https://www.flickr.com/photos/hmpaki...57629763785032

Last edited by kevo123; August 2nd, 2014 at 10:57 AM.
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Old August 1st, 2014, 04:34 PM   #312
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It's really interesting how the Indonesian architecture during the Dutch period didn't have that many links to the actual Dutch styles. But I guess Indonesia was a very unique colony, since even the Dutch language was never really imposed there.
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Old August 1st, 2014, 05:44 PM   #313
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Quote:
Originally Posted by Weissenberg View Post
It's really interesting how the Indonesian architecture during the Dutch period didn't have that many links to the actual Dutch styles. But I guess Indonesia was a very unique colony, since even the Dutch language was never really imposed there.
Yes most of the Dutch colonial architecture applied was mixed with local adaptation of the architecture, there's mixing of Dutch and Local architecture too that becomes the base of modern Indonesian architecture

Most of the early 16th century architecture were replicas of Netherlands, but as the world gets more modernized, new styles and ideas are flowing which were then applied to the colony. Compared to Curacao, which were rather poorer colony back then, most of the modernist style architecture is less applied and most of the buildings are older than Indonesia's. Most of the buildings in the 18-19th centuries were neo-classical as shown in Daendels and Buitenzorg palace. Art decos is surprisingly popular during the late 19-20th century, when the colony becomes booming with industries, there's also Dutch imperialist architecture too of course such as the one shown in Surabaya's Dejavashce and handelsbank building, or Lawang Sewu in Semarang. Art deco are form of rebelion of style againts royalties back then, which is proven by the distance between the people's power and royalties of the Netherlands, i suppose that's the reason why art deco are surprisingly popular style in the colony.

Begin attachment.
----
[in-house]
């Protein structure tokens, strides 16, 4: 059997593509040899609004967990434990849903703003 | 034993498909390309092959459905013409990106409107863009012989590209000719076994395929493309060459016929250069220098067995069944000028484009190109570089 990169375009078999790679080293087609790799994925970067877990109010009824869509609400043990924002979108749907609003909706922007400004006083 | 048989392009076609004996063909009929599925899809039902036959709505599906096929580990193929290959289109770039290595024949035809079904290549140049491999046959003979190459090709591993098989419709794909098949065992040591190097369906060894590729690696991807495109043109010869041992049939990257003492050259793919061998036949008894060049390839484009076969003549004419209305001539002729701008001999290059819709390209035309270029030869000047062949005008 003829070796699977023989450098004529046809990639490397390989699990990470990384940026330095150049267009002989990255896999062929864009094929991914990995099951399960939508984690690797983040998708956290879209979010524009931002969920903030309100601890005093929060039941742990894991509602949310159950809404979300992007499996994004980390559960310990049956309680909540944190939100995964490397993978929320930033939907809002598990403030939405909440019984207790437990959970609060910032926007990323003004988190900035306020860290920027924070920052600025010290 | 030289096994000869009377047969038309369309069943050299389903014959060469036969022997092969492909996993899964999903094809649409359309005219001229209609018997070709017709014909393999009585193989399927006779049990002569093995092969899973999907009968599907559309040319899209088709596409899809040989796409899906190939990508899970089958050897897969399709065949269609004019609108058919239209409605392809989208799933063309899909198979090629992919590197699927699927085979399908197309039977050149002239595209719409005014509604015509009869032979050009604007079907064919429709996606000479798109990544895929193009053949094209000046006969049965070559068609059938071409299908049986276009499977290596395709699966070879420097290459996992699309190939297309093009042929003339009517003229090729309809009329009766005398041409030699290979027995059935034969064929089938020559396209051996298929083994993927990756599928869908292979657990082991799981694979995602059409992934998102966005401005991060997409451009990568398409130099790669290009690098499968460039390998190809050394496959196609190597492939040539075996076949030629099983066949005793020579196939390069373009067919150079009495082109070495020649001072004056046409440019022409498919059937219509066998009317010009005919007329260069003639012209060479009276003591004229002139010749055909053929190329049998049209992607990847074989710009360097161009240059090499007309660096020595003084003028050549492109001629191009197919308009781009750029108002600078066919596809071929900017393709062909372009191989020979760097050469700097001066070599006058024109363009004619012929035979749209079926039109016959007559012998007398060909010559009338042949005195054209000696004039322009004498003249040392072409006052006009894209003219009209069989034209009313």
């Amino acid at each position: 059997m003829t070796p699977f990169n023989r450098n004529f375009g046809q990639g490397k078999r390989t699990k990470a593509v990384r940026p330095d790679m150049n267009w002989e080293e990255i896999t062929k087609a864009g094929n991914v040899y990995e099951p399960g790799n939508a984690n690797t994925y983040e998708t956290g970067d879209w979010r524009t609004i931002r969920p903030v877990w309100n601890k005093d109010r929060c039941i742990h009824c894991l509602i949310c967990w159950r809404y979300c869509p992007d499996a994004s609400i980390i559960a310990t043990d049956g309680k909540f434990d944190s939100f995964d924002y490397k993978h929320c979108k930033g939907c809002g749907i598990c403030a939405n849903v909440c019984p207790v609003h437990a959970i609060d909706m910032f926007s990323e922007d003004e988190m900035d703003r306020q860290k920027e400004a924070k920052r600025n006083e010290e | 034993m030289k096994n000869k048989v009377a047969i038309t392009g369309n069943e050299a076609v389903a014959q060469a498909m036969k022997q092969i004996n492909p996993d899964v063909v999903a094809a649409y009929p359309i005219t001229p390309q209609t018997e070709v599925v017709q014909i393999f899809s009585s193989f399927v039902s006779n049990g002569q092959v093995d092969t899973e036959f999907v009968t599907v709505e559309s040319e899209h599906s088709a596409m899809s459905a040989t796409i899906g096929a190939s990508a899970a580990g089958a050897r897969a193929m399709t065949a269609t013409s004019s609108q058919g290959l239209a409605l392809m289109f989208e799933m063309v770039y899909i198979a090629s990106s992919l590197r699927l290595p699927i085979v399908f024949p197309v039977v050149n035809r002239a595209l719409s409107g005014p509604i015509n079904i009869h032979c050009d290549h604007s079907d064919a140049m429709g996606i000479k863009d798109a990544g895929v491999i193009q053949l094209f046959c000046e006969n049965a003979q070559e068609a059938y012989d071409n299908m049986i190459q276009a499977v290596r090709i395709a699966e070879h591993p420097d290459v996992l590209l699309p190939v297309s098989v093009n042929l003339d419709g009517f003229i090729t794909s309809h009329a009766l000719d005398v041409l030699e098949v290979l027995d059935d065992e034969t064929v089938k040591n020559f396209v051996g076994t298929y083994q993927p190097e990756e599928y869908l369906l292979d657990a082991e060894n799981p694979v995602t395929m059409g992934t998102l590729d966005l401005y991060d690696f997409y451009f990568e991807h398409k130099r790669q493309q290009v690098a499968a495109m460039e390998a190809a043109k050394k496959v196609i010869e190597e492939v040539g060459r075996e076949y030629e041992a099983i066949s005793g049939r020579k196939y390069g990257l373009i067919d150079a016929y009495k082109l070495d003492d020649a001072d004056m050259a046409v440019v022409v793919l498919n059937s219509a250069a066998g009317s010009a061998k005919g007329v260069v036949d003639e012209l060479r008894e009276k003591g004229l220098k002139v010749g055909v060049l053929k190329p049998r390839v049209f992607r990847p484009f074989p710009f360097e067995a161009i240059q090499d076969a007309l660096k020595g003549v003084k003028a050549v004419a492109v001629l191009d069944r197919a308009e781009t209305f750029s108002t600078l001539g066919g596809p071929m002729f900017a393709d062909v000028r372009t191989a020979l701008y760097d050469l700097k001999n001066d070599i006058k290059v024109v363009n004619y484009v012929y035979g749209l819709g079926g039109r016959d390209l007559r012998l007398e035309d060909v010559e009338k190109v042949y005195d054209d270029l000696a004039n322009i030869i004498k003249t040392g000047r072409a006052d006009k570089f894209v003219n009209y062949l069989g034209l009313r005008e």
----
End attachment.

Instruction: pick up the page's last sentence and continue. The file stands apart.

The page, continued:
I suppose the implication of architecture styles in different cities varies greatly, but the rare Dutch art decos are in every cities. Also the population of ethnic Chinese in major commercial centers plays great role, Chinese typical shophouses grews rapidly in these town which tends to be mixing of Chinese-European and locals style architectures.

Languagewise, the Dutch adopted a version of Malay language, which is a popular trading language back then. Also Jakarta/Batavia is populated with non-Javanese and Portuguese mardijiker population back then who spoke Malays dialect, which today influence the Betawi language as in general. Apperently using Dutch language back then is not beneficial, as to communicate with many of the kingdoms requires Malay dialect, thus the language is adopted as the colony's language. There are lots of loan-words however like Handoek, wastafel, bengkel, gratis, kalkun etc etc, mainly words for things that don't exist in the Malay language.
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Old August 1st, 2014, 09:26 PM   #314
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Well, the main difference between Indonesia and similar colonies was the ownership or I should rather say permission to operate. Indionesia, called Dutch East Indies at the time was operated by the Dutch East India Company, which was a business partnership that was not really interested in colonizing the region as much as doing business and gaining profit. And therefore Dutch wasn't implied as the official language until late 19th century when the colony was operated by the state. But, it was typical for the Dutch companies to focus on business rather than organizaing a permanent settlement, for example in New Netherland the Dutch surrendered New Amsterdam without any resistance because most of the settlers didn't even speak Dutch and they couldn't care less whether the colony would be operated by the Dutch or the English, meaning: in case of a siege the settlers wouldn't lift a finger to defend the fort.

/OT.
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Old August 2nd, 2014, 05:50 AM   #315
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Quote:
Originally Posted by Weissenberg View Post